Alone with my husband and my baby.  Our new family.  Nervous and excited, I instinctively brought my (adorable) baby to my breast.  He latched on!  Like magic!!!  I looked on with amazement as he nursed perfectly, like he knew how to do it all along.  He was teaching me.  "It's going to be ok, mom."  He looked up at me with such vivid and deep blue eyes and I felt it:  LOVE.  Perfect and pure.  Fire, warmth, glowing.  He unlatched and smiled one of those heart-melting newborn smiles and I saw his sweet dimples for the first time.  Ok, yep.  I am this baby's MOM.


We enjoyed a lovely breastfeeding relationship into toddlerhood.  I then nursed his little sister.  A whole host of new challenges arose with her, but we figured things out.  When she was 13 months old, breastfeeding saved me again.

I was (surprise!) 12 weeks pregnant with my third child when I began to miscarry.  I was devastated and heartbroken.  I labored quickly and intensely at home, delivering my tiny baby into my hands.  Perfect and beautiful.  But then, I hemorrhaged.  My husband, strong and steady, helped me to the couch.  I lay down, bleeding, and called 911.  I was losing so much so fast.  I was scared.  I tried to stay calm.  The fire department arrived and gave me two 18 gauge IVs.  I felt helpless.  I called for my toddler, my sweet one year old daughter.  She lay next to me and nursed.  "MMMMmmmmMMMM." She played with my hair, looked me in the eyes (oh, she also had those vivid, deep blue eyes with all the wisdom in the world!).  I felt safer with her in my arms.  Honestly, I didn't know what was happening to me.  Would this be our last time together?  My daughter, innocently and adoringly, rubbed her chubby little legs against my bloody body.  It seemed so ridiculous and so surreal at the time; these huge strong firemen standing around, waiting for the paramedics to arrive, keeping watch over my nursing toddler and I.  This is one of my favorite breastfeeding moments of all time.  She kept me strong in her embrace.  I could not slip away... I had to stay strong for these babies of mine!  I survived after a long night of transfusions, surgery, and the strength I was given through the love my children.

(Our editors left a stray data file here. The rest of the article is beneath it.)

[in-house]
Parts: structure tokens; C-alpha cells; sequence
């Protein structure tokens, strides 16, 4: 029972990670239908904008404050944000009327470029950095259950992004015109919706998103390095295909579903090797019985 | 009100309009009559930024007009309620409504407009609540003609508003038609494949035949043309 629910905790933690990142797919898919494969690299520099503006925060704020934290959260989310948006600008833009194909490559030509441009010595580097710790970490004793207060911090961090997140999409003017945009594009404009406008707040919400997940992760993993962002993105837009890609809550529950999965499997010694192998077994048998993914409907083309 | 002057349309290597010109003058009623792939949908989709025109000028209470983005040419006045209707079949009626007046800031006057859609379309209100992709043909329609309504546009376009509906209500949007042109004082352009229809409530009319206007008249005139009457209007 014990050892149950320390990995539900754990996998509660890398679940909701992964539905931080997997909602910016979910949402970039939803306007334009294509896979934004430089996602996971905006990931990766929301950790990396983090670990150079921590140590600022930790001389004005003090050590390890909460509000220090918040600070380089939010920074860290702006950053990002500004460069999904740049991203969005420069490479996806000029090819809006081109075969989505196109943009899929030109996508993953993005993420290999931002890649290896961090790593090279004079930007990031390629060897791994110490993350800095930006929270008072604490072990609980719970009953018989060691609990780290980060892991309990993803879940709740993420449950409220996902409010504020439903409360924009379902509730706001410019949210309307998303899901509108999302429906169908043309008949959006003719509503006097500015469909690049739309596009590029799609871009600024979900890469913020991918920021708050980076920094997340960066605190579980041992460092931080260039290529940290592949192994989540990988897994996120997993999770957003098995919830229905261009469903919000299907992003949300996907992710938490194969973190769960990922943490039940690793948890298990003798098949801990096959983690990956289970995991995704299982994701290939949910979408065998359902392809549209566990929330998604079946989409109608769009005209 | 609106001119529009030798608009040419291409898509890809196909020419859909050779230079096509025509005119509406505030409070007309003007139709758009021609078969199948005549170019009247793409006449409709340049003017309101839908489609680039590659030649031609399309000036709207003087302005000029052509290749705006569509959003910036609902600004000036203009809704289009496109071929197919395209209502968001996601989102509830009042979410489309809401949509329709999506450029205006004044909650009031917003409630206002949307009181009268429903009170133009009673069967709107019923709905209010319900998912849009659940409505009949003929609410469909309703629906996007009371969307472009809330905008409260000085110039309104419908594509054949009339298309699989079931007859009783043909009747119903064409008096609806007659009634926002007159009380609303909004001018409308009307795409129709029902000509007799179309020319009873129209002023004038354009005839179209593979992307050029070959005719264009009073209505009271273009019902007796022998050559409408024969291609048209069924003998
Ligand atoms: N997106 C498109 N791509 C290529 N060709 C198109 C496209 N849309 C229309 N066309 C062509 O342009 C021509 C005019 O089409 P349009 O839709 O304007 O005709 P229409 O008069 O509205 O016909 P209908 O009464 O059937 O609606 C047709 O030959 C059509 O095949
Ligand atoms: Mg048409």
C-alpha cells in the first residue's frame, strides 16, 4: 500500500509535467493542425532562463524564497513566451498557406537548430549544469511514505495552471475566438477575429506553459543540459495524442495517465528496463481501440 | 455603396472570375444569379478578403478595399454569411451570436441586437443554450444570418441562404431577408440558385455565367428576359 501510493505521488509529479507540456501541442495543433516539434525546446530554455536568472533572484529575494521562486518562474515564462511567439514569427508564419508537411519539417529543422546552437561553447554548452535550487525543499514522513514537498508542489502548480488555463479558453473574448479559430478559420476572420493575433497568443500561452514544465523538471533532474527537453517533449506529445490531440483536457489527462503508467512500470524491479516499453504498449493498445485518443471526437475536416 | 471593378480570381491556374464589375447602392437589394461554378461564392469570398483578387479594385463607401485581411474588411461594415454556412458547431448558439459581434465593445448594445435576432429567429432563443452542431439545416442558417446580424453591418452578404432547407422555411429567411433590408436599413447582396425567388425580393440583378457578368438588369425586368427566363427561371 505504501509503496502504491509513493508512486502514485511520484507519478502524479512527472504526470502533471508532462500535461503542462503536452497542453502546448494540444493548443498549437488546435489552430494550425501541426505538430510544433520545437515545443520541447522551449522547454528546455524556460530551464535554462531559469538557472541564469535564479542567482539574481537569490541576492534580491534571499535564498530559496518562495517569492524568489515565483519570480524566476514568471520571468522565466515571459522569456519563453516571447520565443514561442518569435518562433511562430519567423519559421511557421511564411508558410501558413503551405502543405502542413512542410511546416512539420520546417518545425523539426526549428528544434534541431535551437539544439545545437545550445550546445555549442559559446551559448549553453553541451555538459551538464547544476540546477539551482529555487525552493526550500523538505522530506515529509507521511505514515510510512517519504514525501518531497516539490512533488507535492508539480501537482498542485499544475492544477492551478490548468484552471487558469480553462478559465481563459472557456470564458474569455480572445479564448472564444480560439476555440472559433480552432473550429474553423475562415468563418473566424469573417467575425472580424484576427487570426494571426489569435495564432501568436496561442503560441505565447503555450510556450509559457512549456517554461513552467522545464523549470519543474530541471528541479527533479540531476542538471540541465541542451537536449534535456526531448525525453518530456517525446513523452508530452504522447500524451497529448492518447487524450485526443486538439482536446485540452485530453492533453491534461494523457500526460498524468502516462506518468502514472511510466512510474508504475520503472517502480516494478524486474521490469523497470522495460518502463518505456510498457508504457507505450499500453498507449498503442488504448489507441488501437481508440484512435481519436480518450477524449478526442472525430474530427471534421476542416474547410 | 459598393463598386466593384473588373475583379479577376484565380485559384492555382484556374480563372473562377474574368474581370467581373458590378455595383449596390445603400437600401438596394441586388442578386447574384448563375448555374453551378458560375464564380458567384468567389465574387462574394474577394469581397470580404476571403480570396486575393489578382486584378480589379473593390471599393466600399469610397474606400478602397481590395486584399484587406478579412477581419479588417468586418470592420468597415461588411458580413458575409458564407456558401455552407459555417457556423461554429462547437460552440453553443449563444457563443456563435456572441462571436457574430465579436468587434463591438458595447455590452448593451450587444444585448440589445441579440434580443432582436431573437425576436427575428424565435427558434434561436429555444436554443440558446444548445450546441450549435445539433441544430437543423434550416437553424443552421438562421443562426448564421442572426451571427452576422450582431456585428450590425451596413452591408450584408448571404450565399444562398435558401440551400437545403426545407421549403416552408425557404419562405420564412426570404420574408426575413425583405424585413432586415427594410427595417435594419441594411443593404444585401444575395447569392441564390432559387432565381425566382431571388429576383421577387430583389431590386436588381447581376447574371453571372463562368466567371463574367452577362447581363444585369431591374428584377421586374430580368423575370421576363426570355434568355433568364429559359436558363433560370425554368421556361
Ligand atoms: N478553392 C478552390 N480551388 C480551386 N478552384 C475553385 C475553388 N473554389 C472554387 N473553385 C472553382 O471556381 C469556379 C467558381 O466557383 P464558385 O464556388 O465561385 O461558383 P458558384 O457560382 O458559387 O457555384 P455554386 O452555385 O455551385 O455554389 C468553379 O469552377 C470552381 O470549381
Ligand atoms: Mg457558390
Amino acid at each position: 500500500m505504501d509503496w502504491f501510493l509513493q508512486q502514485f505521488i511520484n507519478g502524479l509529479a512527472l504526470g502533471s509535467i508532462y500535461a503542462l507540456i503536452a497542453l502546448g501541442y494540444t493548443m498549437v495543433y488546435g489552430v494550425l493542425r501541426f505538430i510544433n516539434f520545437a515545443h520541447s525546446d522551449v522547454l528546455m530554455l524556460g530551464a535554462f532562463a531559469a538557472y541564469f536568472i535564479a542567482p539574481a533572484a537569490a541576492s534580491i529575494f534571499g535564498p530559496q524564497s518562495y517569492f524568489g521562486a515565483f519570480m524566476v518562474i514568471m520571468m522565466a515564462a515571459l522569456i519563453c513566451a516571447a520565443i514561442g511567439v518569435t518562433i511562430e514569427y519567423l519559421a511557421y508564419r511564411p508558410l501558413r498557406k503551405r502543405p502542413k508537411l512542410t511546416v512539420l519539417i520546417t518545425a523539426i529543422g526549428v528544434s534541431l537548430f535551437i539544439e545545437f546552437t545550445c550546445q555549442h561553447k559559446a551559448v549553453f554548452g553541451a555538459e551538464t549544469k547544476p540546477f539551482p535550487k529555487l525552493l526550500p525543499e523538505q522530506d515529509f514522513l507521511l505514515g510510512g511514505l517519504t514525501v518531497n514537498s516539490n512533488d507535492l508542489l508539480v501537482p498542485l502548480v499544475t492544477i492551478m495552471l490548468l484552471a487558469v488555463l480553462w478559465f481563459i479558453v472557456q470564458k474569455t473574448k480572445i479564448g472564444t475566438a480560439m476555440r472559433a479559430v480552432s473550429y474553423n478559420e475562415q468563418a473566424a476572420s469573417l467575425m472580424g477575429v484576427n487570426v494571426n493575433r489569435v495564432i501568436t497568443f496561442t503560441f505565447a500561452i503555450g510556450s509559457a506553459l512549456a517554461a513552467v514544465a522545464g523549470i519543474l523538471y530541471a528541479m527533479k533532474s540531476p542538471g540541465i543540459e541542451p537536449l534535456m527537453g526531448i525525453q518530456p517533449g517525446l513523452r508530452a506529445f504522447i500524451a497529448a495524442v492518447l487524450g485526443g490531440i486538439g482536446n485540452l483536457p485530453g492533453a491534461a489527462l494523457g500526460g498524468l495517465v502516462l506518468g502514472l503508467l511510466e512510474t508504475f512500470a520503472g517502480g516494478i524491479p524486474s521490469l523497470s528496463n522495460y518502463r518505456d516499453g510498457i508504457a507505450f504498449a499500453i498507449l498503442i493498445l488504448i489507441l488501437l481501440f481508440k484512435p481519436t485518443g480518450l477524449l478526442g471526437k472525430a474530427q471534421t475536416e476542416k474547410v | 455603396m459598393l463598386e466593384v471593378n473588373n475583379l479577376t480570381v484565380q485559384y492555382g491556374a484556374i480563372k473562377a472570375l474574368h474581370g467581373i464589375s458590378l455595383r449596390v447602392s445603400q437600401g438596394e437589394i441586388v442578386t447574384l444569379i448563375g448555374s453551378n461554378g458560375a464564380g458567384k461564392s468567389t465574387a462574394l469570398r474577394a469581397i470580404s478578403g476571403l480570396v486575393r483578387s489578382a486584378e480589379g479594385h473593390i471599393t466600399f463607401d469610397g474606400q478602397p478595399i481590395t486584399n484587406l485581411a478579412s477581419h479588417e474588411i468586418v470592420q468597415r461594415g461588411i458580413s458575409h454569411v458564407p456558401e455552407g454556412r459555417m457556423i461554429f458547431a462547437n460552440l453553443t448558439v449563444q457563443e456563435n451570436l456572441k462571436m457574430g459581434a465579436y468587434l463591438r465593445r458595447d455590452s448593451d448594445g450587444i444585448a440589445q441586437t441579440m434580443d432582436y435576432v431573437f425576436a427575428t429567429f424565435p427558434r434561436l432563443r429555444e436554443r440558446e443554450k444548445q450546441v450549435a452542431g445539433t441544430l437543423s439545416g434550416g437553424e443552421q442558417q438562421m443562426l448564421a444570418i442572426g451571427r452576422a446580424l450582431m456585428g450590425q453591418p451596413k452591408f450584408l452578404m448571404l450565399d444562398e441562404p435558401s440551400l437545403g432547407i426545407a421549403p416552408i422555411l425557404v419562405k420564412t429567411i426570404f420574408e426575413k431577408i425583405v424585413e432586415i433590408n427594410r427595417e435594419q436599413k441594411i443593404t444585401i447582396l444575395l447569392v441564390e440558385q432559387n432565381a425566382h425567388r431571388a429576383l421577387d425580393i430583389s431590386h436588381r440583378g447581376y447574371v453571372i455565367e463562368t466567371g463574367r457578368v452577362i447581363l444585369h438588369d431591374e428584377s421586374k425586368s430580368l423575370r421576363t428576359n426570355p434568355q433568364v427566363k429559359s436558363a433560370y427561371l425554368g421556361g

I totally fell in love with breastfeeding after that and decided to pursue my IBCLC.  I had to help other women discover this.  My daughter nursed until 26 months, through a second miscarriage, and a long season of grieving.  Nursing was as much for her benefit as for my own.

Then, four months ago, I experienced The Beauty yet again.  After much prayer, yearning, waiting, longing... my rainbow baby came to me.  I had the most amazing home water birth.  After a quick and strong labor, I roared my baby into the world, lifted her out of the water, and stared in stunned silence at the way she was just looking at me.  Vivid, deep, beautiful blue eyes: so wise, knowing, and peaceful.  She didn't cry.  She just gazed up at me sweetly.  Naturally, easily, wonderfully, she latched on and nursed minutes after birth.  That warm tingling shiver raced up and down my spine again.  Fire, warmth, glowing.  The simplicity of it all so stunningly beautiful.

I am a mother.  I am a breastfeeding mother.  It is not something that *I* do, but something that my children do for me.  Learning, growing, thriving together.  There is just so much beauty, strength, and power in breastfeeding.  Nursing opens an incredible connection between mom and baby that, if you let it, can change you forever.

4 comments:

  1. Wow... I had to leave a comment, but I just don´t know what to write...You brought tears to my eyes. Thank you for sharing your beautifull story :)

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  2. wow is right! what an incredible story you have and what an inspiration you are!!!

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  3. I am speachless.... Your story is so touchy and so pure. Full with love and beauty of motherhood. Congratulations.
    I am a doula in UK and I would like to read your story to all mothers to be, specially those one who are not favouring breastfeeding (yet). Would that be all right?
    Thank you kindly!
    Gabriela